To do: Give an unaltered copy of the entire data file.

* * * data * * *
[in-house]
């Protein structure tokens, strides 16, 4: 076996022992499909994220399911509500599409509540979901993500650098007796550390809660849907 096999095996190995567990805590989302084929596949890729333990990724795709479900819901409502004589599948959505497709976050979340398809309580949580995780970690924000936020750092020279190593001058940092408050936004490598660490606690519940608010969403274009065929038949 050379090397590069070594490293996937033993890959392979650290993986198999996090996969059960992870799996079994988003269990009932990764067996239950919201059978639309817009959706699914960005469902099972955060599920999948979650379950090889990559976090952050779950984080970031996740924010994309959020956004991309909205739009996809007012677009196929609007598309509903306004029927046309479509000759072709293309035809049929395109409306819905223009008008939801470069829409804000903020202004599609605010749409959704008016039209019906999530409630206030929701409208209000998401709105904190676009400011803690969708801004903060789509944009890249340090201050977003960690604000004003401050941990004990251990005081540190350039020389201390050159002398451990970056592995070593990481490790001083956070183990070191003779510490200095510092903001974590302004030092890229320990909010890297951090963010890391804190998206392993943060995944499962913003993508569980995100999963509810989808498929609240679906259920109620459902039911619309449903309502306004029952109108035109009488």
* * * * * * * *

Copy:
[in-house]
């Protein structure tokens, strides 16, 4: 076996022992499909994220399911509500599409509540979901993500650098007796550390809660849907 096999095996190995567990805590989302084929596949890729333990990724795709479900819901409502004589599948959505497709976050979340398809309580949580995780970690924000936020750092020279190593001058940092408050936004490598660490606690519940608010969403274009065929038949 050379090397590069070594490293996937033993890959392979650290993986198999996090996969059960992870799996079994988003269990009932990764067996239950919201059978639309817009959706699914960005469902099972955060599920999948979650379950090889990559976090952050779950984080970031996740924010994309959020956004991309909205739009996809007012677009196929609007598309509903306004029927046309479509000759072709293309035809049929395109409306819905223009008008939801470069829409804000903020202004599609605010749409959704008016039209019906999530409630206030929701409208209000998401709105904190676009400011803690969708801004903060789509944009890249340090201050977003960690604000004003401050941990004990251990005081540190350039020389201390050159002398451990970056592995070593990481490790001083956070183990070191003779510490200095510092903001974590302004030092890229320990909010890297951090963010890391804190998206392993943060995944499962913003993508569980995100999963509810989808498929609240679906259920109620459902039911619309449903309502306004029952109108035109009488």